The Gun That Killed US President William McKinley: .32 Iver Johnson Revolver
On 6th September 1901, Leon Czolgsz, an anarchist from New York State, shot William McKinley the 25th President of the United States. Czolgsz (see image two) used a .32 calibre Iver Johnson ‘Safety Automatic’ revolver.
McKinley (see image three) had been visiting the Pan-American Exposition in Buffalo, New York. It was a hot afternoon and many men where wiping their brows and hands before shaking McKinley’s hand. Czolgsz went unnoticed as he stepped forward with his pistol concealed beneath a handkerchief. Czolgsz offered the President his left hand and as Mckinley went to shake it he shot the President twice with the pistol in his right hand. The President was hit at point-blank range by two .32 bullets in the abdomen (see image four).
Czolgsz had bought his pistol from Walbridge’s Hardware Store in Buffalo, allegedly for $4.50, three days before the assassination. As McKinley had greeted well wishers Czolgsz took his opportunity, mortally wounding the President, before he was beaten to the ground by a group of civilians and members of the President’s entourage. The President was seated in a chair and ordered the men to cease their attack.
McKinley was taken to the Exposition’s Hospital, which while it had an operating theatre it was ill-equipped for major surgery. The physicians on hand also proved inept as McKinley’s treatment much like James Garfield’s twenty years earlier left a lot to be desired. The surgeon chosen to operate, Dr. Matthew D. Mann, was a noted gynecologist but had little experience with abdominal gunshot wounds. Mann was unable to track the course of the bullet and with the hospital lacking even simple equipment, such as adequate lighting and retractors, the wounds to the President’s stomach were stitched and then the entry wound closed.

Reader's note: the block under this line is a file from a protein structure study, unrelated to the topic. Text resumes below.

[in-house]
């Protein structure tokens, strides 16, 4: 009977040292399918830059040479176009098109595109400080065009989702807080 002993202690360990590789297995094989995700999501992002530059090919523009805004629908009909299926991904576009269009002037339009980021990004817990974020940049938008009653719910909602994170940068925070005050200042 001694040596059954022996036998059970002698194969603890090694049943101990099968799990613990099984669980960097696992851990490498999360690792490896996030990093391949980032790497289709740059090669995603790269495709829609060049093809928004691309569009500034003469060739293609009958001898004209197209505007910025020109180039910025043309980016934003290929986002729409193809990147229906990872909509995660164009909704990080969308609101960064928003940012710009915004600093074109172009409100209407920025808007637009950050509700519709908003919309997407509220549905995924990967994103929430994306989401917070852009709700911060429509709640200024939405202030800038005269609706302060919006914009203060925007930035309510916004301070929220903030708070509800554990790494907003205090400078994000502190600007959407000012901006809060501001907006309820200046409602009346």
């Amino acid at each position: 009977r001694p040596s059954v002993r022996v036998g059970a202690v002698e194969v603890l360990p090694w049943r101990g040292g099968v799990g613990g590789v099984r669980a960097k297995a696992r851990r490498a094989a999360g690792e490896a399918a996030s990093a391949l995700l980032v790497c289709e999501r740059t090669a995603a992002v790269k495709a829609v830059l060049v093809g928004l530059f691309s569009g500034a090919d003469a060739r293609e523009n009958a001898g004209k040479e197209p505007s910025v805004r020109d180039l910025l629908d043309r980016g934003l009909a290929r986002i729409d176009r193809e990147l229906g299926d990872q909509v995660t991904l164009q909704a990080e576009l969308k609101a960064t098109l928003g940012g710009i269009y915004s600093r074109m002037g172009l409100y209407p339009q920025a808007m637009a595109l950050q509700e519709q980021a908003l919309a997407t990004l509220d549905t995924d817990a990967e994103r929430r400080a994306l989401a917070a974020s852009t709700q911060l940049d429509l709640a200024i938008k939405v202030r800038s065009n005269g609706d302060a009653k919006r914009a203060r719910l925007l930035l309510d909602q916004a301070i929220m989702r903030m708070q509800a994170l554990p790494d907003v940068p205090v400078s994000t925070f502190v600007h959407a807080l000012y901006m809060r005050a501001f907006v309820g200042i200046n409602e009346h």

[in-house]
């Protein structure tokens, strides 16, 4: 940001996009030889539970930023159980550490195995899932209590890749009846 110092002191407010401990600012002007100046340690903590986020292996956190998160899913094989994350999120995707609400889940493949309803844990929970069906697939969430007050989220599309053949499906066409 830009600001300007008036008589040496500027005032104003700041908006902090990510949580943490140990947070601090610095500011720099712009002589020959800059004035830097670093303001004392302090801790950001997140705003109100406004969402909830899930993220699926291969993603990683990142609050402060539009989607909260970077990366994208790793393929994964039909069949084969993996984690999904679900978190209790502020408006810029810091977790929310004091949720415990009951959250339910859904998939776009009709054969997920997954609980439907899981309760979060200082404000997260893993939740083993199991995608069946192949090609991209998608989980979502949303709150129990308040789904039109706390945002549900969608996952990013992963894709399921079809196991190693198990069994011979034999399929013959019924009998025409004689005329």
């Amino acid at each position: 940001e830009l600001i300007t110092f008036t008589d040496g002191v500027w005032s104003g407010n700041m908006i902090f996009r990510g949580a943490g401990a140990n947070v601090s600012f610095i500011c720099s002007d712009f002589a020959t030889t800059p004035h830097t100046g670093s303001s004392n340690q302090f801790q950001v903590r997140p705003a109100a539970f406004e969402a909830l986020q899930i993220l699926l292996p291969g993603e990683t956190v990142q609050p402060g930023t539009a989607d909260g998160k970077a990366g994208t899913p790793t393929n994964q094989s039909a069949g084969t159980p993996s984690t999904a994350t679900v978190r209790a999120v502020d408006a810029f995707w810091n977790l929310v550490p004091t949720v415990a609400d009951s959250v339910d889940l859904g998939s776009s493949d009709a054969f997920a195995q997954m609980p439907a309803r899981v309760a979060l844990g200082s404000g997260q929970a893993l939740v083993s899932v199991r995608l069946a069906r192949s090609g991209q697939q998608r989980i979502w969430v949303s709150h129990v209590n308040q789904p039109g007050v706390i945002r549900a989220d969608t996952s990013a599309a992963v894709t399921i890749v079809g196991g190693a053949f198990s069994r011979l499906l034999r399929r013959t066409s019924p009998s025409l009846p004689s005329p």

(The Exposition Hospital’s Operating Room)
The President was then moved to Milburn House and made as comfortable as possible. It was initially hoped that his condition would improve but when he could not keep food down it became clear that his condition was deteriorating. Unknown to the doctors gangrene had set in and was slowly progressing along the bullet’s path through McKinley’s stomach, intestines and kidney. The gangrene began to poison the blood and early on the September 14th the President died.
Czolgsz was tried for First-Degree Murder but refused to speak to his defence team as they represented the establishment and he maintained he shot the President to progress Anarchy. He was convicted ten days after McKinley’s death. He was sentenced to death and electrocuted on the 29th October. His last public words were:
”I killed the President because he was the enemy of the good people – the good working people. I am not sorry for my crime.”
In one last grisly detail to the story the Governor of Auburn Prison where Czolgsz was executed had sulphuric acid poured on the assassin’s remains to speed up his decomposition after they were buried. President McKinley was succeeded by his Vice President, Theodore Roosevelt, who was sworn in on 14th September, he would go on to become one of America’s most popular Presidents. The pistol Czolgsz used is today on display at The Buffalo History Museum (see image one).
This article is part of the ‘The Gun That Killed…’ series, you can find the previous article on the Webley British Bulldog that was used to kill President James Garfield and also the first article about the MAS-39, which killed the Italian dictator Benito Mussolini here.